SAGUACHE COUNTY — Many of those opposed to the approval of the statewide marijuana initiative that first legalized grow operations in the Valley are putting their heads together and coming to the conclusion that not only is a moratorium needed in the county — it is essential to the county’s economic survival.
In the past several weeks, citizens have written letters to the editor and contacted the Center Post-Dispatch with concerns about illegal grows, the inability of the sheriff’s office to address the illegal grows already identified in the county because of underfunding and the increase in crime that has accompanied the legalization of marijuana.
Like the story of the boy who tried to plug the dyke with his thumb, countermeasures are simply not sufficient to stem what quickly has become an out-of-control problem. Some of those who sat on the board established to develop regulations for the grows and the implementation of the application process have commented that many of the objections made at the time were not heeded and the result was predictable.
While many see marijuana as the ultimate “cash crop” and believe it is the solution to the county’s financial woes, others paint a darker picture of what the county may become if growers wishing to establish large grows continue to receive approval from the county for their operations. Among these are Moffat residents, who had little if any say in the grows that sprang up in their town, some of them medical and others apparently illegal.
Others cite problems in Villa Grove and Bonanza, home of the recent illegal pot bust that netted $5 million in mature plants.
While the focus initially was on the fact that the county has issued more permits than any other Valley county, the main concern now is that the process used to vet those making the applications is fatally flawed, both at the county as well as the state level. Examples of this have been forwarded to the Center Post-Dispatch and are currently under review.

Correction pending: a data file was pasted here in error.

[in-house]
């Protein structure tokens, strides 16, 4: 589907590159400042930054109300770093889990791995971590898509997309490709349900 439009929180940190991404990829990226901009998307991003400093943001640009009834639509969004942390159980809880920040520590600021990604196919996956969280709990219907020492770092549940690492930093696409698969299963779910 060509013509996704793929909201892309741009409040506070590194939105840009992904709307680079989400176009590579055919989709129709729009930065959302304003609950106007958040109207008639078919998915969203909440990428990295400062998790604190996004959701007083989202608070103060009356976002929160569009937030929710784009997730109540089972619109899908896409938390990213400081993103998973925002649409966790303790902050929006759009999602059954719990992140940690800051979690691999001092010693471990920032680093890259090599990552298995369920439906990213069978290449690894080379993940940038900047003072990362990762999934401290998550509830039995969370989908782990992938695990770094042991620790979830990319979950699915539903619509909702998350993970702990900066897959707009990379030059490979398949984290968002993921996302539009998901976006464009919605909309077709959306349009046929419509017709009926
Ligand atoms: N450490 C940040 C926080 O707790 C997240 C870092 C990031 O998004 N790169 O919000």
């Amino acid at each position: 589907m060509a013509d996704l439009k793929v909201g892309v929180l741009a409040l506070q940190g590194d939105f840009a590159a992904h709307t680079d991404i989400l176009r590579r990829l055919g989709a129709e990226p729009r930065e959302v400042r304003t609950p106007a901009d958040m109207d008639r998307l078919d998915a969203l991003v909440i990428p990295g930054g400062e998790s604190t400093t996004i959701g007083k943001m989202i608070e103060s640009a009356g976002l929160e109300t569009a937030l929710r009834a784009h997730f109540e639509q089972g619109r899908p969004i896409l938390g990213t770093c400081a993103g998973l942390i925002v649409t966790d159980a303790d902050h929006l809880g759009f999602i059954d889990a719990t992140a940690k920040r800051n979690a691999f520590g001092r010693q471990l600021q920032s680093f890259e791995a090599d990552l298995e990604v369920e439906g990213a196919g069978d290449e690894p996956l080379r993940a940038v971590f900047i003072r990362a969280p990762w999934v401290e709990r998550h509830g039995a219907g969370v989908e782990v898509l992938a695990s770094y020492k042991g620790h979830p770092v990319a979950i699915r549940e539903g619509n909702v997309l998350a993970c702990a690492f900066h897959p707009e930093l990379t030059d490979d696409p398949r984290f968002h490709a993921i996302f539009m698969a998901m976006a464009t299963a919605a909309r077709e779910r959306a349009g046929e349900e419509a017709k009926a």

Number two on the list of concerns is the depletion of water reserves, which might not be as adversely affected if a moratorium is declared soon, but could be impacted if the county continues its current rate of approving grow applications. This being said, the real concern is not the legal grows, but those who are growing secretly on residential wells, artesian wells, domestic wells and by hauling water illegally from local water bodies and their (sometimes unsuspecting) neighbors.
One statistic has been verified recently by witnesses who overheard a Drug Enforcement Agency (DEA) official discussing the number of illegal grows in the county, currently estimated at 595. An email from another DEA official estimates there are literally “thousands” of illegal grows throughout Colorado, far too many for the agency to even begin to address.
Other concerns raised are the impacts on the county infrastructure such as roads, on wildlife, the ability to attract desirable businesses to the county and the overall impact on agriculture.
Finally, citizens are understandably concerned that marijuana grows adjacent to their properties will decrease property values. They also point to the eyesores that have grown up around grows or grower hopefuls in Lazy KV Estates, along Highway 17 and in the Crestone/Baca, creating blight and unsanitary living conditions the county seems unwilling to address.
Those who are determined to advocate for a marijuana moratorium are insistent that the following issues be addressed by the county:
Coverage of these issues will continue in next week’s Center Post Dispatch